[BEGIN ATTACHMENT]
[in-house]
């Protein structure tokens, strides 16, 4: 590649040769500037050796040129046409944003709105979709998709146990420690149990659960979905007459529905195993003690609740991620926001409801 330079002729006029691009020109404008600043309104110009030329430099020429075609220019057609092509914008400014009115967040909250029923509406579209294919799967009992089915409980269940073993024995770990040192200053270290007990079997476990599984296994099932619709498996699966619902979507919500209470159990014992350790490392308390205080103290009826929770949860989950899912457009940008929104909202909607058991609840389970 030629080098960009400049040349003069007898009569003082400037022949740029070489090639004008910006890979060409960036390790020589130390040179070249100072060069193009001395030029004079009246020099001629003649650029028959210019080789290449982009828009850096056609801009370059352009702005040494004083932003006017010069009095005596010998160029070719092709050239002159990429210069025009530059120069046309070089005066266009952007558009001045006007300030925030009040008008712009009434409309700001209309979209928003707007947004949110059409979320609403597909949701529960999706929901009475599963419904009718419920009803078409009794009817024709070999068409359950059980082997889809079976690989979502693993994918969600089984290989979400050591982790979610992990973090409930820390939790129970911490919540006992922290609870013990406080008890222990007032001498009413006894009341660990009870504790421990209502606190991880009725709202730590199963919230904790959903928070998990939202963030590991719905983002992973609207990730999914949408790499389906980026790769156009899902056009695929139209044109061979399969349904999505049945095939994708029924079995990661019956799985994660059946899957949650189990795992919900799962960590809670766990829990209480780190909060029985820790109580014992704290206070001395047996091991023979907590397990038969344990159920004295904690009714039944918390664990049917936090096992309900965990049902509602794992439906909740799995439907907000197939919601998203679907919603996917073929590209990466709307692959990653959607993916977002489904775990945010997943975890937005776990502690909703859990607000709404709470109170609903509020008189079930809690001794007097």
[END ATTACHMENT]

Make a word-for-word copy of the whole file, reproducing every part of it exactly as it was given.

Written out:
[in-house]
């Protein structure tokens, strides 16, 4: 590649040769500037050796040129046409944003709105979709998709146990420690149990659960979905007459529905195993003690609740991620926001409801 330079002729006029691009020109404008600043309104110009030329430099020429075609220019057609092509914008400014009115967040909250029923509406579209294919799967009992089915409980269940073993024995770990040192200053270290007990079997476990599984296994099932619709498996699966619902979507919500209470159990014992350790490392308390205080103290009826929770949860989950899912457009940008929104909202909607058991609840389970 030629080098960009400049040349003069007898009569003082400037022949740029070489090639004008910006890979060409960036390790020589130390040179070249100072060069193009001395030029004079009246020099001629003649650029028959210019080789290449982009828009850096056609801009370059352009702005040494004083932003006017010069009095005596010998160029070719092709050239002159990429210069025009530059120069046309070089005066266009952007558009001045006007300030925030009040008008712009009434409309700001209309979209928003707007947004949110059409979320609403597909949701529960999706929901009475599963419904009718419920009803078409009794009817024709070999068409359950059980082997889809079976690989979502693993994918969600089984290989979400050591982790979610992990973090409930820390939790129970911490919540006992922290609870013990406080008890222990007032001498009413006894009341660990009870504790421990209502606190991880009725709202730590199963919230904790959903928070998990939202963030590991719905983002992973609207990730999914949408790499389906980026790769156009899902056009695929139209044109061979399969349904999505049945095939994708029924079995990661019956799985994660059946899957949650189990795992919900799962960590809670766990829990209480780190909060029985820790109580014992704290206070001395047996091991023979907590397990038969344990159920004295904690009714039944918390664990049917936090096992309900965990049902509602794992439906909740799995439907907000197939919601998203679907919603996917073929590209990466709307692959990653959607993916977002489904775990945010997943975890937005776990502690909703859990607000709404709470109170609903509020008189079930809690001794007097």